Information on Ear, Nose and Throat Surgeries Stapedectomy - Stapes Surgery
Stapedectomy
Stapes Surgery - Stapedectomy
   
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Video of Stapes Surgery    Post-Op Care     Surgery Instrument Course & Test     Complications  

The size of the Stapes and Stapes Prosthesis Compared to a DimeThe stapes (small bone in photograph to the right) is one of the three bones in the middle ear.  It transmits sound from the incus to the inner ear.  In a disease called otosclerosis, it becomes fixed and does not transmit sound as efficiently.  A stapedectomy is a procedure which removes a portion of this bone and places a prosthesis to transmit the sound (a House Wire Prosthesis is shown in the photograph to the right).  The disease is most commonly found in young women.  It is often made worse by pregnancy and the use of birth control pills.  Otosclerosis was once very common, but with fluoridation of drinking water the disease has all but disappeared.       Click on colored text for word definitions !!    
Take a Self Test On  Ear Anatomy !!!

Search PubMed for Stapedectomy  Search PubMed for Otosclerosis  Search PubMed for Fluoride & Otosclerosis

In performing a stapedectomy, the stapes and all or part of its footplate is removed (light blue) and a prosthesis is placed between the Incus (dark blue) and the inner ear to restore hearing. 

 

 
Graphic of the Stapes and Long Arm of the Incus Viewed Through an Eardrum Perforation
 
Stapes and Long Arm of the Incus Viewed Through an Eardrum Perforation

Temporal Bone Histopathology Slide of the Oval Window and StapesTemporal Bone Histopathology Graphic of the Oval Window and StapesThe relationship between the stapedial footplate and inner ear structures is very important.  The distance between the stapedial footplate and the saccule varies from 1.0 to 1.4 mm and from the footplate to the utricle varies from 0.7 to 1.4 mm.  In 25 specimens the shortest distance between the footplate and the saccule was 0.8 mm and between the footplate and the utricle was 0.38 mm.*  In patients with Meniere's Disease the endolymph is under high pressure and the membranes of the utricle and saccule are distended.  Sometimes they reach the footplate Stapedectomy in these patients is very hazardous and there is a high risk of postoperative deafness.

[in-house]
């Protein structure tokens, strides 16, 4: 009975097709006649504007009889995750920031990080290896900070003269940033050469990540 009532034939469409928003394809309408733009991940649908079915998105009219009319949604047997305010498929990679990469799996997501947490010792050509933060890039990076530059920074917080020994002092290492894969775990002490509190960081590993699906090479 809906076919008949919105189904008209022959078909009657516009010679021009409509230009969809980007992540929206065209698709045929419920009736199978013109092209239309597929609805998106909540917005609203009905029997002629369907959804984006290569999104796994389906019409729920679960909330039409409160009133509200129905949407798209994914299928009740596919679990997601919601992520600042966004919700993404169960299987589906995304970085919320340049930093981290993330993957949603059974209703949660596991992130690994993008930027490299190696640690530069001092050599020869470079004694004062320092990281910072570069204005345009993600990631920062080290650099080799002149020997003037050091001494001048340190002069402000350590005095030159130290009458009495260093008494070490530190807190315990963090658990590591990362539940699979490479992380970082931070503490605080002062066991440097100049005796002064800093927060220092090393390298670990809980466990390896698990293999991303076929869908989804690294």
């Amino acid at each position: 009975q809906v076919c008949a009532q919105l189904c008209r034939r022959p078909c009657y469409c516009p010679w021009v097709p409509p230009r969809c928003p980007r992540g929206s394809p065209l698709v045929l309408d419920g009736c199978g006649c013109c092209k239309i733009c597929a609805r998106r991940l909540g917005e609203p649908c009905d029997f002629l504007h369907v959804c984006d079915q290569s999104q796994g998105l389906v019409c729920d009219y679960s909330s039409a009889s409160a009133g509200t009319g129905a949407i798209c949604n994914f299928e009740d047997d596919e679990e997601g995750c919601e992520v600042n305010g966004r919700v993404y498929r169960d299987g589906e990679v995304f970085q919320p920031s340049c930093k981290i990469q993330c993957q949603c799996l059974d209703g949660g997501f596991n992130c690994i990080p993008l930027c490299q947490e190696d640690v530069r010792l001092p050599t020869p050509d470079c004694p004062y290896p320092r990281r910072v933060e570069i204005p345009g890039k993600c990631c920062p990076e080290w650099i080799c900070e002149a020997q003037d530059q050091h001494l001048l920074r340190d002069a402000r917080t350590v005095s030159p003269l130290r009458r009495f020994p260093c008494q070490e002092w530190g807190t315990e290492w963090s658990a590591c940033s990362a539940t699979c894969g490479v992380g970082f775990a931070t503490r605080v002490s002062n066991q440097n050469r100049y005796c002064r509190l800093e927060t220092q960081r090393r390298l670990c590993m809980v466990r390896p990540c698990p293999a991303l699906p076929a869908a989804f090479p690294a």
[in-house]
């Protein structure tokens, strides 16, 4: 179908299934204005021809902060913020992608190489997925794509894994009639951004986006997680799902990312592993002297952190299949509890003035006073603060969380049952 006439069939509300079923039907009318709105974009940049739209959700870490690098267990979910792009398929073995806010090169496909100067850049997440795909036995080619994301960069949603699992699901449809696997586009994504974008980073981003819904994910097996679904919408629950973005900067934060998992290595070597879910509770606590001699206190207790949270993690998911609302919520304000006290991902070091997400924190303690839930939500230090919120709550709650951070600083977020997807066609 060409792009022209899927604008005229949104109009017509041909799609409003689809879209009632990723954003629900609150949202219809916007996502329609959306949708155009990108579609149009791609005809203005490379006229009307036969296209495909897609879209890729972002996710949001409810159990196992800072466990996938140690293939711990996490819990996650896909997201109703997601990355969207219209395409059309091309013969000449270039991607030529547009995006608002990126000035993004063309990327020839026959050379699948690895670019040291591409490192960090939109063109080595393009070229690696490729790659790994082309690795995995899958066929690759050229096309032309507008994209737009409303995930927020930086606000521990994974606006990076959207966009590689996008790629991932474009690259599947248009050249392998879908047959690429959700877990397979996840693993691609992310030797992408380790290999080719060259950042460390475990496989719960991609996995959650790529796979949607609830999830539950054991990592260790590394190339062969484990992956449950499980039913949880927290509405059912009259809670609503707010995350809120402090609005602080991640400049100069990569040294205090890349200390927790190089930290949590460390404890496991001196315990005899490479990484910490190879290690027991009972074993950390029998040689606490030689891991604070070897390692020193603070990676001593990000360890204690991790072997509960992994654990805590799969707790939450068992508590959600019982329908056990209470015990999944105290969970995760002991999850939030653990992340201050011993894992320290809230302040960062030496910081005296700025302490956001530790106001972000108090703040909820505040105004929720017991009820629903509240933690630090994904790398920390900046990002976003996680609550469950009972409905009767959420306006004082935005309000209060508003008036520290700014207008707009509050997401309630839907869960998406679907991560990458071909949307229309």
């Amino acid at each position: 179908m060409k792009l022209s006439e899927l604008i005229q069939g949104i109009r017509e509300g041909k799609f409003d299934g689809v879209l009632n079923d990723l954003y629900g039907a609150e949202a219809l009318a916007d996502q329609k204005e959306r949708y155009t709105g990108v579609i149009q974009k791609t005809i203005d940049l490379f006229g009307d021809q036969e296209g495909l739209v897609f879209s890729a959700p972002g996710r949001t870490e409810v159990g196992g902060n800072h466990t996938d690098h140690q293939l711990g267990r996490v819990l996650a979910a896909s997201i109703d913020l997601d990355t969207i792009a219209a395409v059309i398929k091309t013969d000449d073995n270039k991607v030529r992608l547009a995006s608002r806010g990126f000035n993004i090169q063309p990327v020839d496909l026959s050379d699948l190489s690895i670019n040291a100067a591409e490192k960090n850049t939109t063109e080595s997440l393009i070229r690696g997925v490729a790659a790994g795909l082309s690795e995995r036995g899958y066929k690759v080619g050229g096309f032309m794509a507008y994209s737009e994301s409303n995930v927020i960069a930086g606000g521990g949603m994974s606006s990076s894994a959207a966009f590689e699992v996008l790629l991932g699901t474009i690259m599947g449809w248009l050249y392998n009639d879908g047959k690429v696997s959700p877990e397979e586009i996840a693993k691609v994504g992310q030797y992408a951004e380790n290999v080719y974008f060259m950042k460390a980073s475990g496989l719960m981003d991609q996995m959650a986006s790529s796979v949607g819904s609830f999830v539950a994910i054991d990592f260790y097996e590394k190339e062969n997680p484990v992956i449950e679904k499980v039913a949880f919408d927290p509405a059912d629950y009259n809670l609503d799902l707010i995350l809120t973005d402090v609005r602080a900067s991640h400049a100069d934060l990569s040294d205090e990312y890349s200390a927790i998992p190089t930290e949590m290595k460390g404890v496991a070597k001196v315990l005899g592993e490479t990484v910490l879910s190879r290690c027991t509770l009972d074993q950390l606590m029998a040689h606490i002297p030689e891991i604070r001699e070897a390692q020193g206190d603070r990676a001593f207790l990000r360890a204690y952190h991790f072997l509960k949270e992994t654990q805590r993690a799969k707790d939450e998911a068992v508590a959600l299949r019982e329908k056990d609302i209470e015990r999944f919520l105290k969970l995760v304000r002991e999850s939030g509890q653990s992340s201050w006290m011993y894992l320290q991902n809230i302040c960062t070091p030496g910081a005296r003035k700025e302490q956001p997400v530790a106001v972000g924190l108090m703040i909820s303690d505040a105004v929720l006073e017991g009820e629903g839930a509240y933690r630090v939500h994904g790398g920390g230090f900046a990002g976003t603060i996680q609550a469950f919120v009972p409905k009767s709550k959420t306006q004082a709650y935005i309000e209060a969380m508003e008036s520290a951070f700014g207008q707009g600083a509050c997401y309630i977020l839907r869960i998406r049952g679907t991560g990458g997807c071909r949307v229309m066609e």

* Surgical Anatomy of The Temporal Bone and Ear.  Anson B.J. and Donaldson, J.A.  W.B. Saunders Company  p 282, 1973

 

   
Stapedectomy Surgical Technique
  

Stapes surgery involves removing the top part of the stapes and either removing all or placing a hole in the stapedial footplate.  This open the inner ear.  A prosthesis is then suspended from the long arm of the incus and placed though the footplate into the inner ear.  The attachment of the prosthesis to the incus is one of the hardest parts of the operation.  If the prosthesis is attached to loose, it may fall off.  If it is attached and the incus sustains too much trauma, the incus may die and the prosthesis will fall off.  Below are three new methods to aid in the attachment of the prosthesis to the incus.
  

  
Hand Stable Instruments allow for easier and more accurate crimping of the prosthesis to the incus.  The "reverse action" of these microsurgical instruments are designed to help stabilize the surgeon's hand during ear and Stapes surgery, reducing tremors and increasing the accuracy of the surgeon. 
Learn more about hand stable instruments at www.handstable.com 

View Video of Crimping a Wire Piston Prosthesis   
with Hand Stable Instruments (1 min 52 secs)
.

  

Stapedectomy - McGee Crimper Crimping a Prosthesis onto the Long Arm of the Incus

 
   

   

Some prosthesis are made with a clip for attachment to the incus.  The prosthesis is first placed on the incus then using a single hand it is gently pushed to engage the clip.   Learn more about Kurz Clip-On Prosthesis at www.kurzmed.com

View Video of Stapedectomy Technique
 using the Kurz Clip-On Prosthesis

 
Stapedectmy - Kutz Clip on Prosthesis Placement on the Long Arm of the Incus

 


 
Demonstration of stapedectomy surgery in a 42 year old woman who had a tympanoplasty six months previously.  The surgeon used a technique of placement of and crimping of the prosthesis before disarticulating and removing the stapes.  This has the advantage of helping to prevent subluxation of the Incus and a floating footplate.  Perforating the footplate before removing the stape's suprastructure also allows testing for and easier control of a perilymphatic gusher.   Post-operatively she had a 20 dB closure of her air-bone gap. 


   

 
Stapedectomy - Plastic Piston Prosthesis Placed on the Long Arm of the Incus
 

    
Postoperative Care

For 6 Weeks

  • No water in operated ear.
  • No flying for 6 weeks.
  • No blowing nose, if you sneeze, sneeze with your mouth open.
  • No heaving lifting or straining.

After the 6 Weeks

  • No flying if you have a cold or if you cannot clear or pop your ears.

Complications

Complications of stapedectomy include:  Numbness on the side of the tongue, dizziness, hearing loss, deafness and a hole in the eardrum.  Rarely, facial paralysis and meningitis (a brain infection) can occur.
 
 

  
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